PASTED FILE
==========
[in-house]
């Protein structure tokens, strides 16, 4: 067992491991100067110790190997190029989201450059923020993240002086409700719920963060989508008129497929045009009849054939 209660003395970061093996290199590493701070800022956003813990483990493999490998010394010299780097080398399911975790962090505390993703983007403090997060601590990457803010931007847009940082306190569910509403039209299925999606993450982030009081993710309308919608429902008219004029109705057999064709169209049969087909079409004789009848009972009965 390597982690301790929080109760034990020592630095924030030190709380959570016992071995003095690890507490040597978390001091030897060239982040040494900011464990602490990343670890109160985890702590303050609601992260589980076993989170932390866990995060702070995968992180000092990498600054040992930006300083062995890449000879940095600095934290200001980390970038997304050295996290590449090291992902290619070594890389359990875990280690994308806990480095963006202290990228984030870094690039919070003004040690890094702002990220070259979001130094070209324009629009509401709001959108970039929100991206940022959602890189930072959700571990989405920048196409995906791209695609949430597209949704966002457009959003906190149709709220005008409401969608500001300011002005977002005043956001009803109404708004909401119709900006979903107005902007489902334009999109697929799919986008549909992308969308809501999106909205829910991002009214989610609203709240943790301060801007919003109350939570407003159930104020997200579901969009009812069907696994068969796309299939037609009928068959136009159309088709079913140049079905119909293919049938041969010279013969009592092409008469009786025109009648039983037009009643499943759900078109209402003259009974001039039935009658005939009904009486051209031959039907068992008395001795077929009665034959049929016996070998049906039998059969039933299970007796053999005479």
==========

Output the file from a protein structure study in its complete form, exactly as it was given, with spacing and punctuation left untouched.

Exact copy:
[in-house]
């Protein structure tokens, strides 16, 4: 067992491991100067110790190997190029989201450059923020993240002086409700719920963060989508008129497929045009009849054939 209660003395970061093996290199590493701070800022956003813990483990493999490998010394010299780097080398399911975790962090505390993703983007403090997060601590990457803010931007847009940082306190569910509403039209299925999606993450982030009081993710309308919608429902008219004029109705057999064709169209049969087909079409004789009848009972009965 390597982690301790929080109760034990020592630095924030030190709380959570016992071995003095690890507490040597978390001091030897060239982040040494900011464990602490990343670890109160985890702590303050609601992260589980076993989170932390866990995060702070995968992180000092990498600054040992930006300083062995890449000879940095600095934290200001980390970038997304050295996290590449090291992902290619070594890389359990875990280690994308806990480095963006202290990228984030870094690039919070003004040690890094702002990220070259979001130094070209324009629009509401709001959108970039929100991206940022959602890189930072959700571990989405920048196409995906791209695609949430597209949704966002457009959003906190149709709220005008409401969608500001300011002005977002005043956001009803109404708004909401119709900006979903107005902007489902334009999109697929799919986008549909992308969308809501999106909205829910991002009214989610609203709240943790301060801007919003109350939570407003159930104020997200579901969009009812069907696994068969796309299939037609009928068959136009159309088709079913140049079905119909293919049938041969010279013969009592092409008469009786025109009648039983037009009643499943759900078109209402003259009974001039039935009658005939009904009486051209031959039907068992008395001795077929009665034959049929016996070998049906039998059969039933299970007796053999005479």